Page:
Home  »  Military & Veteran Benefits   »   PACT Act: Expanded VA Benefits for Surviving Spouses, Dependents

PACT Act: Expanded VA Benefits for Surviving Spouses, Dependents

UPDATE April 29 2024: The Department of Veterans Affairs has revised its guidelines for healthcare access. Those who previoulsy did not qualify because of military discharges related to Don’t Ask, Don’t Tell, gender identity, those who were discharged with other-than-honorable characterizations due to combat trauma, being a victim of discrimination or military sexual assault, and a host of related issues are encouraged by the VA to apply again for benefits.

You may have expanded access to healthcare that wasn’t open to you before the VA publicized its final rule in April 2024. Learn more about the VA’s revised healthcare policies.

PACT Act Legislation Expands Healthcare

PACT Act legislation provides expanded VA benefits access for qualifying surviving spouses and dependents, including expanded possibilities under the VA program known as DIC, or VA Dependency and Indemnity Compensation.

Before the Act, it was harder to qualify for DIC, but now more survivors may have eligibility and should apply to the VA for it.

Spouses and children of service members who died on duty or from a service-connected medical issue may qualify for DIC and those expanded benefits if they meet VA criteria for doing so. What kind of benefits?

DIC Benefits For Qualifying Surviving Spouses, Dependents, and Parents

VA.gov says DIC benefits can include a monthly VA benefits payment “for the eligible surviving spouse, dependent children or parent(s) of the Veteran or service member IF Veteran or service member died in the line of duty or due to a service-related injury or illness.”

The amount of the monthly payment depends on when the veteran died and whether the applicant is a spouse, child, or parent of the veteran.

DIC is a required benefit in some instances where a surviving spouse wants to apply for a VA loan without the veteran, and qualifying survivors must apply for DIC at the same time as the VA loan if they aren’t drawing it already.

Related: VA Dependency and Indemnity Compensation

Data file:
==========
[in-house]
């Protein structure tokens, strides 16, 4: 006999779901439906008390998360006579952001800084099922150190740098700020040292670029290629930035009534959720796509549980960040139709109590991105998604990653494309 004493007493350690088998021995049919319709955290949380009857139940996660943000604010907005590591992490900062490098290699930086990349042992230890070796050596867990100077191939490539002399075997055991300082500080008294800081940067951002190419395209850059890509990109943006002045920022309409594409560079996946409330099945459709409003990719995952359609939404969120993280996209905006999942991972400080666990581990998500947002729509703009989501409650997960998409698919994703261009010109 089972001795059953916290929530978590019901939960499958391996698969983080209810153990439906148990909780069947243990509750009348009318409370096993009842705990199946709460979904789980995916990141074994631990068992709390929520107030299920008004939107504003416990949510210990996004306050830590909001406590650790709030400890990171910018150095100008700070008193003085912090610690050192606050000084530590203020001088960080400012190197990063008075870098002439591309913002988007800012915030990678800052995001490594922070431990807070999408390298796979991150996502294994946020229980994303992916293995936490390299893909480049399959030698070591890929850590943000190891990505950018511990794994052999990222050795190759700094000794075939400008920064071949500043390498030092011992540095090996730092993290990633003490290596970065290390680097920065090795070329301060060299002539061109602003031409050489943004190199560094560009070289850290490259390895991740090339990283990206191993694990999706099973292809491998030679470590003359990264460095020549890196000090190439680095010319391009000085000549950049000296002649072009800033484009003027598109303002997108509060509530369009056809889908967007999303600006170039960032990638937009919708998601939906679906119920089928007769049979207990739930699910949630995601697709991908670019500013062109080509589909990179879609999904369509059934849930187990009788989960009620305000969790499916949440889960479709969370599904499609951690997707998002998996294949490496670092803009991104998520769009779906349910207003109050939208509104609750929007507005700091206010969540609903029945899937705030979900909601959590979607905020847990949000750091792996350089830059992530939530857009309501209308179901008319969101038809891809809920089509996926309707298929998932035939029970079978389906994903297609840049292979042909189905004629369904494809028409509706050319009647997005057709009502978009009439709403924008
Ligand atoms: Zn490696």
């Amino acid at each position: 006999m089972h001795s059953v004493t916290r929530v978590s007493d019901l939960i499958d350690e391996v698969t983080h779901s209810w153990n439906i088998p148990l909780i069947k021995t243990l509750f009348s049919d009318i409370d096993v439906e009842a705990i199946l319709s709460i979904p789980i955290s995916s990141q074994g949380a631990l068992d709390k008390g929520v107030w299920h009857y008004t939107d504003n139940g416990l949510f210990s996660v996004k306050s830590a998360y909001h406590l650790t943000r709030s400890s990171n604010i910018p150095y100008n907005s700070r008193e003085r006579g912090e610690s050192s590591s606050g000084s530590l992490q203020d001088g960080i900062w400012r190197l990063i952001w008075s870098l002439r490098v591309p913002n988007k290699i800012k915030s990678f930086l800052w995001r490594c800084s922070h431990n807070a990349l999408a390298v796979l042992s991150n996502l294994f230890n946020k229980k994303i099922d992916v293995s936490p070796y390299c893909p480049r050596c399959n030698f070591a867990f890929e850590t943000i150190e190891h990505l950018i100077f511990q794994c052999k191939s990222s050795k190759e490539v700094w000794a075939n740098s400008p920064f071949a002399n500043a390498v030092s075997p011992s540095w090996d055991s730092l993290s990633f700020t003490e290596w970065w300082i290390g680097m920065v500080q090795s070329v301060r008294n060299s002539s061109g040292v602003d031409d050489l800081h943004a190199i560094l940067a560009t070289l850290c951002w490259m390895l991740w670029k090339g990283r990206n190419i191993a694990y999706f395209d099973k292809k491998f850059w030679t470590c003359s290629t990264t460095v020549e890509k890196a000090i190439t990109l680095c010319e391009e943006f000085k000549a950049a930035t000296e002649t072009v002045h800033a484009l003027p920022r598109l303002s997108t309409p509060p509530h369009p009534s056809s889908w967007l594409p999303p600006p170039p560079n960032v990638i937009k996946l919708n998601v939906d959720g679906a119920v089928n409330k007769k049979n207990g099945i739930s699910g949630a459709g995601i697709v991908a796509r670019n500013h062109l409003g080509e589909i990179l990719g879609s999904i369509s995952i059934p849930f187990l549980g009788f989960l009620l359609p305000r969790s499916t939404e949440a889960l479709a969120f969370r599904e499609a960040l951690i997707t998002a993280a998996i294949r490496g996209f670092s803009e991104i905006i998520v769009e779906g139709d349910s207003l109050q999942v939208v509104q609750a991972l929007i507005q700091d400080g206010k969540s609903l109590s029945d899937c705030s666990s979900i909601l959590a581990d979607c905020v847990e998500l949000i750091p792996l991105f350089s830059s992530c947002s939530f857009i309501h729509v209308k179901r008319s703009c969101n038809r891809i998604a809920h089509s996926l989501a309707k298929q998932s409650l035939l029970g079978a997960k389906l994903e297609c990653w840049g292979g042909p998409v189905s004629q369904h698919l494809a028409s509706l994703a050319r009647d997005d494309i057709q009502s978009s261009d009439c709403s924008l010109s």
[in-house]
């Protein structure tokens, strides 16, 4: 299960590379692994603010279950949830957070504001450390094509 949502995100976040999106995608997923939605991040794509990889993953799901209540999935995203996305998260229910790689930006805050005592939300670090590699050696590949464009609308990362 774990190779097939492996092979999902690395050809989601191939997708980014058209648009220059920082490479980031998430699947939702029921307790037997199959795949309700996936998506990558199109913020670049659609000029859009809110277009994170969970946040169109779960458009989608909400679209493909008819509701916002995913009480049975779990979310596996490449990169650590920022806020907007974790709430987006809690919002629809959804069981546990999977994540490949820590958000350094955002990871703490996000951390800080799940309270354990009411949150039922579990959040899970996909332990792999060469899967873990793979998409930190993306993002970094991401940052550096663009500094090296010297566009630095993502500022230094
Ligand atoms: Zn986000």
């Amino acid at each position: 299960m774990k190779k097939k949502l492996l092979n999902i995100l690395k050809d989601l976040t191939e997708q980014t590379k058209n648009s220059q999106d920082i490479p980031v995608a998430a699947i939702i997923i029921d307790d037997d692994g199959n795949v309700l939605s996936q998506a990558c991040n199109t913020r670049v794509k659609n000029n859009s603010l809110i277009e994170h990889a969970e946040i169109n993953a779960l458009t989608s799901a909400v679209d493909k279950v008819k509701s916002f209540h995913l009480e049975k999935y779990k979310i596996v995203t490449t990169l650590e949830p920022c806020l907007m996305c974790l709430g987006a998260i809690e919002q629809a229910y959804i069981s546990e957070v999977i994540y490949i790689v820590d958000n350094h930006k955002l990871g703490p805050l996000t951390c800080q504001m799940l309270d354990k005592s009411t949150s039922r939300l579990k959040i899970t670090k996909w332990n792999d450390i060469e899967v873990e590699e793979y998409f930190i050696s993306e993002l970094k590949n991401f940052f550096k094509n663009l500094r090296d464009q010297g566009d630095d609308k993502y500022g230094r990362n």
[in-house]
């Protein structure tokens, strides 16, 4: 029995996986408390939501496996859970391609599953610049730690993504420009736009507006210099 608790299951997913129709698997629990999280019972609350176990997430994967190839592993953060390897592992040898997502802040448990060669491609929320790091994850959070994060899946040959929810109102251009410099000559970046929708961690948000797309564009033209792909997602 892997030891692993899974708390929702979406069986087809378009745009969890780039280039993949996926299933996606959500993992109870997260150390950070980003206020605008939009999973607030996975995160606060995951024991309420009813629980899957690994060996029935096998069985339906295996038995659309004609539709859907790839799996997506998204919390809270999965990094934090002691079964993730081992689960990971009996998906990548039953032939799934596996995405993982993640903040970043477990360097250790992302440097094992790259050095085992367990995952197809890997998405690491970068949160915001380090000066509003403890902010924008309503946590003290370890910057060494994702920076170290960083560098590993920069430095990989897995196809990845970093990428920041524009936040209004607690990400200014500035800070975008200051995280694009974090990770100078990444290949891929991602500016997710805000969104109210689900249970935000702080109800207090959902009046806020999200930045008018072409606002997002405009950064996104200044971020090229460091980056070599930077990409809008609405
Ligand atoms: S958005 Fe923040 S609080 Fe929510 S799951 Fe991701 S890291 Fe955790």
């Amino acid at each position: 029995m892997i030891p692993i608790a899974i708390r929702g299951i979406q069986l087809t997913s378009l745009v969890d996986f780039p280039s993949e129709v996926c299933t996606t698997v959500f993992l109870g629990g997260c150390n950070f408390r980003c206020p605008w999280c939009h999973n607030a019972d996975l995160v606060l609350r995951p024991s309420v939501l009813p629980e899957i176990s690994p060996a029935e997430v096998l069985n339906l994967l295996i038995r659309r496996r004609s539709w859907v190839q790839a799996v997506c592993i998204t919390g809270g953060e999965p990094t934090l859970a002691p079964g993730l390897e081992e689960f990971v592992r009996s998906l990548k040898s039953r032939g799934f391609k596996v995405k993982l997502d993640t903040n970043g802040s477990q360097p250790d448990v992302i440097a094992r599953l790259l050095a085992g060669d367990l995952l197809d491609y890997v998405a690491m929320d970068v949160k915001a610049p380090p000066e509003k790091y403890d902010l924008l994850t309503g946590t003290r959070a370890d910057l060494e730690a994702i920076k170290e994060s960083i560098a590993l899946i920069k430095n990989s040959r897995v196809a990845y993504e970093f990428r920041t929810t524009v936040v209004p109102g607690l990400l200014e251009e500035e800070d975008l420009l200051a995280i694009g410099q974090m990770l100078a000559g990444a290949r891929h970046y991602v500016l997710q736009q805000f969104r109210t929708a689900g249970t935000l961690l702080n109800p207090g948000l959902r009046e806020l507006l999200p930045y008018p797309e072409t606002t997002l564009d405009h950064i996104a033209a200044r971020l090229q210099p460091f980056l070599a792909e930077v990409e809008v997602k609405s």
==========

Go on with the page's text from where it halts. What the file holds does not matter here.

What is the PACT Act?

The Department of Veterans Affairs describes the PACT Act as legislation “that expands VA health care and benefits for Veterans exposed to burn pits, Agent Orange, and other toxic substances.”

Those with qualifying medical conditions are approved for VA disability benefits without requiring further proof or supporting documentation, unlike some other conditions.

When the Act was passed, it was a major improvement in veteran benefits, but servicemembers aren’t the only ones affected by the legislation. PACT Act benefits are not automatic, must be applied for via the Department of Veterans Affairs, and the VA must approve claims before they can be paid.

Related: PACT Act and Your VA Benefits

Applying For A New Claim

A surviving spouse or dependent can file a new claim for PACT Act benefits using specific forms for dependents or spouses. In some cases surviving parents may also qualify for these benefits, but the form you must complete depends on your status as a dependent, spouse, or parent:

  • Surviving spouses can apply by mail, in person, or electronically using VA Form 21P-534EZ.
  • Surviving dependents can apply by mail, in person, or online using VA Form 21P-534EZ.
  • Surviving parents of a servicemember can apply using VA Form 21P-535.

What to Know About Previously Denied Claims

Did you apply for DIC in the past only to be denied? PACT Act changes make it easier to qualify for DIC benefits. The Department of Veterans Affairs has promised on its official site to contact surviving parents, children, or spouses who were denied DIC in the past but who may qualify for it now.

However, you do not have to wait to reapply with the VA to submit a claim or request to review a prior claim.

Furthermore, the VA official site advises, “If VA owed the Veteran money or benefits they never received, survivors may also be eligible for a one-time accrued benefits payment.”

The VA asks survivors of veterans to review the updated VA guidelines for qualifying military service, service locations, medical conditions, and other issues related to the PACT Act before applying for benefits.

Read more: GI Bill Benefits Guide

About the author


Editor-in-Chief Joe Wallace is a 13-year veteran of the United States Air Force and a former reporter/editor for Air Force Television News and the Pentagon Channel. His freelance work includes contract work for Motorola, VALoans.com, and Credit Karma. He is co-founder of Dim Art House in Springfield, Illinois, and spends his non-writing time as an abstract painter, independent publisher, and occasional filmmaker.